Maybe this is the “reward” for reaching the highest of success levels? Maybe this is what occurs when a high water mark is reached? The only course then, is the downward slope of deterioration that this symbol originally engendered? The dilution of it’s pure and powerful message, originally inferred, by attempting to be all to all? I say, be careful…be very, very careful…!

    Reply
  2. fpvfan

    This is probably some of the best news I’ve heard from Ford in a long time. Although I’m not all that excited about the Mach E, what I am excited about is the CD6 platform mustang and possible other variants other than just a coupe/vert. Being a fan of the FPV Falcon, I’ve been longing for Ford to bring that car to the US. Now, it seems that dream will be a reality. Hopefully the return of the Inline-6 will return as well. In Australia, Ford had the Barra engine family of inline 6-cylinder engines, with the last version being a 436hp/425tq version. Inline-6 engines are known for torque and an engine like that (even mated to a hybrid 10-speed or Hybrid DCT) would be an amazing setup for the new S650 CD6 mustang. (along with the F150 and the Explorer). But as for the CD6 platform, it’s time to drop a lot of the super retro names (Shelby, Mach 1, Bullitt) and utilitze the rest of the Mustang history. You have cars like the SVO, the Cobra, the King Cobra and the regular GT. With a base 350hp/350tq 2.3L in the SVO, you can move up to the 400hp/415tq 3.0L GT, the inline-6 4.0L 435hp Cobra (upgraded to about 500hp with a Hybrid electric powertrain) and the 660hp 3.5L in the King Cobra (possibly upgraded with a Hybrid powertrain). Yeah V8’s are nice and all but not really needed anymore and cars like this would be more in line with the Euro-cars that Ford always tries to compete with. Figuring that the mustang sedan would probably fall in line somewhere between the outgoing Fusion and the extinct Ford Taurus in size, these engines will be more than powerful enough to propel the mustang into the future and their hybrid powertrains will fill the need for companies to have hybrid engines and smaller engines while still delivering power and performance. Giving what Ford did with the Mach E, a Similar gas-powered Crossover with the ecoboost engines would actually work out great along with a fastback sedan, and a larger coupe. As far as the Mach E, it would be nice to get a coupe, sedan and the Crossover version in Electric with different levels of power and performance. The mustang UTE (aka Falcon UTE) would be cool as well.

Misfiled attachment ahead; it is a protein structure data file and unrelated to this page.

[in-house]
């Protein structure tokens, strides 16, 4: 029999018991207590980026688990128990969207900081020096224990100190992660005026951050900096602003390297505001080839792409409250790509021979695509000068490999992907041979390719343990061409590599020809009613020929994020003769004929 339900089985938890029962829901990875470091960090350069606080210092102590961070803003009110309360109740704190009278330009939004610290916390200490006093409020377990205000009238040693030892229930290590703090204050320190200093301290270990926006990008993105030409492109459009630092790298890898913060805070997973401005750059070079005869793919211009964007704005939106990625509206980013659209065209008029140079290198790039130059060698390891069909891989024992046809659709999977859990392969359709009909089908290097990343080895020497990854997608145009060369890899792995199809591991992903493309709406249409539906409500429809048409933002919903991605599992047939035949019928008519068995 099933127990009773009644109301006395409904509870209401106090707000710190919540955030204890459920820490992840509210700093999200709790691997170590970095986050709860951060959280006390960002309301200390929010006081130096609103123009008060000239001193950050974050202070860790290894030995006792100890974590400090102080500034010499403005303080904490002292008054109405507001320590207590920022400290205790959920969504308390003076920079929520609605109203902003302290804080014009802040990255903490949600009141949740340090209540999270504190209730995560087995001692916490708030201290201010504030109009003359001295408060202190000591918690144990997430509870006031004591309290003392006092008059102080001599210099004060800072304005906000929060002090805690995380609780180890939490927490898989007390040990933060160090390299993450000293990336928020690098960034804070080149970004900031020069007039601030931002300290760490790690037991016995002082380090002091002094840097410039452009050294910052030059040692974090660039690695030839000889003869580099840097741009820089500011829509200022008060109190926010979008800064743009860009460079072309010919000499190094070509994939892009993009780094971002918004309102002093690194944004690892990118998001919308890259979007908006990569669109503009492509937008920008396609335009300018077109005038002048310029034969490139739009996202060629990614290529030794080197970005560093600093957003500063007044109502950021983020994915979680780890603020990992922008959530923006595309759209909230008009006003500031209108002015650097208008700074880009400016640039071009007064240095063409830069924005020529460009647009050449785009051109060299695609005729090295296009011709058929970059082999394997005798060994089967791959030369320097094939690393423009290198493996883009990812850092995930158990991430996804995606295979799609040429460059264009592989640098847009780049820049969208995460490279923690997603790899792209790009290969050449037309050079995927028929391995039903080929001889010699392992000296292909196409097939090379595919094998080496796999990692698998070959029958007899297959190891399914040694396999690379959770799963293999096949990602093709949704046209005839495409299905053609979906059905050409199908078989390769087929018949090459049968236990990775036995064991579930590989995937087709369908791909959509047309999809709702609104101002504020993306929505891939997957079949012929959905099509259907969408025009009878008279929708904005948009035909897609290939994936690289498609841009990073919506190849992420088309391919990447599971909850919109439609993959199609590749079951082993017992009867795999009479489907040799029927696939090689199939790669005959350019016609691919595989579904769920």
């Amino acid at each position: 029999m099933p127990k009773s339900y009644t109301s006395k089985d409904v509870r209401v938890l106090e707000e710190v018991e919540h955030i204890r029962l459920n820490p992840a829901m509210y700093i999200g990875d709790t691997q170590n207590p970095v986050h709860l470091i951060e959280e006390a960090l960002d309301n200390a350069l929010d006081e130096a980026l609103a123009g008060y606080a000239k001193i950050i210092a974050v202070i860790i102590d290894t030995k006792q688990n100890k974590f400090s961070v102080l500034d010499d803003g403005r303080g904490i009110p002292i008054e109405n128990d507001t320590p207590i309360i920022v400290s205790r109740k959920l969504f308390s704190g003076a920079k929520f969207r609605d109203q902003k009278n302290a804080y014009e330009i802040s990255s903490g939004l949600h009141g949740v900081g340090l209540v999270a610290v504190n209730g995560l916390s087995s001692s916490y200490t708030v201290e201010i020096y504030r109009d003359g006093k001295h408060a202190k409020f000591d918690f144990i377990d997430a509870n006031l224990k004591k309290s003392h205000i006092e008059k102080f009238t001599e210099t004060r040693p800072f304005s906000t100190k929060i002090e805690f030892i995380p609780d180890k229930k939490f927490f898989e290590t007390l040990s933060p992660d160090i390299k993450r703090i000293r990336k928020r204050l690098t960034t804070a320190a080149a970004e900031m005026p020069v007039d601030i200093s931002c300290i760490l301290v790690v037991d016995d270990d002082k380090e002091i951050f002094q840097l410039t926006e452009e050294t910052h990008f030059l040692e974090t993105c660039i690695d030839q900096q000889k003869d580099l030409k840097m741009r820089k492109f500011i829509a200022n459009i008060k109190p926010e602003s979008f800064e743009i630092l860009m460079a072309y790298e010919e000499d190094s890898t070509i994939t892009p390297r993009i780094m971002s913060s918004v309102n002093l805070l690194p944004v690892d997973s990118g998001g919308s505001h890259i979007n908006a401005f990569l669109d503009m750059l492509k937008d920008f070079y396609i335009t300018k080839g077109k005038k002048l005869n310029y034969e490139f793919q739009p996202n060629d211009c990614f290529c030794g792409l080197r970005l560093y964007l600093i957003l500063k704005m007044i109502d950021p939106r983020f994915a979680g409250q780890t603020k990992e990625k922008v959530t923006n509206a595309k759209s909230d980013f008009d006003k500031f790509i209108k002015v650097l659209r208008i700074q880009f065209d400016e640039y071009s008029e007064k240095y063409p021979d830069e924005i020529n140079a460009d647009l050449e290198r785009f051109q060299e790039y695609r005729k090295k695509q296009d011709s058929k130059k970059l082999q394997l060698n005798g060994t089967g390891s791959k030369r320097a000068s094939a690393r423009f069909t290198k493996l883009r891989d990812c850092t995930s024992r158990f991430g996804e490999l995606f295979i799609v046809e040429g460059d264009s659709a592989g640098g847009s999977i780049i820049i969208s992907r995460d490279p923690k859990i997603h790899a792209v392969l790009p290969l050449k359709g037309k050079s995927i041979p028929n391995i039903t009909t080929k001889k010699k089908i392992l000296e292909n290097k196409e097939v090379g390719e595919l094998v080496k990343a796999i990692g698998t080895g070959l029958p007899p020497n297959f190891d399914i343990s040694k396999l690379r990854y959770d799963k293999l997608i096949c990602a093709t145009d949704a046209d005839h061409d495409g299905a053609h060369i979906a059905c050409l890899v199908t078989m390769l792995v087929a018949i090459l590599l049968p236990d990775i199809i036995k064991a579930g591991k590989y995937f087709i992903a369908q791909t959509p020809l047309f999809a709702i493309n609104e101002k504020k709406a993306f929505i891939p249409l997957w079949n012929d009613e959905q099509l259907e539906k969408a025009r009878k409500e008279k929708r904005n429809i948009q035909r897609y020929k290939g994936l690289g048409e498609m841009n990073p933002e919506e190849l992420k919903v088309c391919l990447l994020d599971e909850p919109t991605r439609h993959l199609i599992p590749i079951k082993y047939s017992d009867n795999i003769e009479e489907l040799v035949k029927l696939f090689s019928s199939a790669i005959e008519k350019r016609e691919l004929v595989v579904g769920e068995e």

As far as the Bronco goes, While it’s style misses the mark a little bit, hopefully it will make up for that in it’s off road ruggedness. As far as power, the 2.3L turbo engine out powers even the mighty 5.8L’s from way back in the day and with the 10-speed auto and 7-speed manual, it already out performs the old bronco and the wheel base on the new Ranger is longer than the bronco so this vehicle should be a bit larger than even the big Bronco of the 90’s although that vehicle had better styling.

    Reply
  3. fpvfan

    I know I commented on this above but as the months passed other things came to mind. I know Ford is all gung-ho about electric cars and honestly that’s great. It would have been nice if the new electric car wasn’t named mustang but there’s nothing we can do about that now and honestly in a way it makes sense. When the Mustang came out in the 60’s it was a bran new thing ford Ford and no one knw just how big it was going to grow in the united states but it did, fueling pony car wars that have lasted from then till now and it would be cool to see the mustang take the pony car wars into the electric future in its own way. However, there are alot of us world wide that want something else and I think I may have figured a way to not only unite the ford performance fanatics from around the world but also unite the past with the present and the future as well.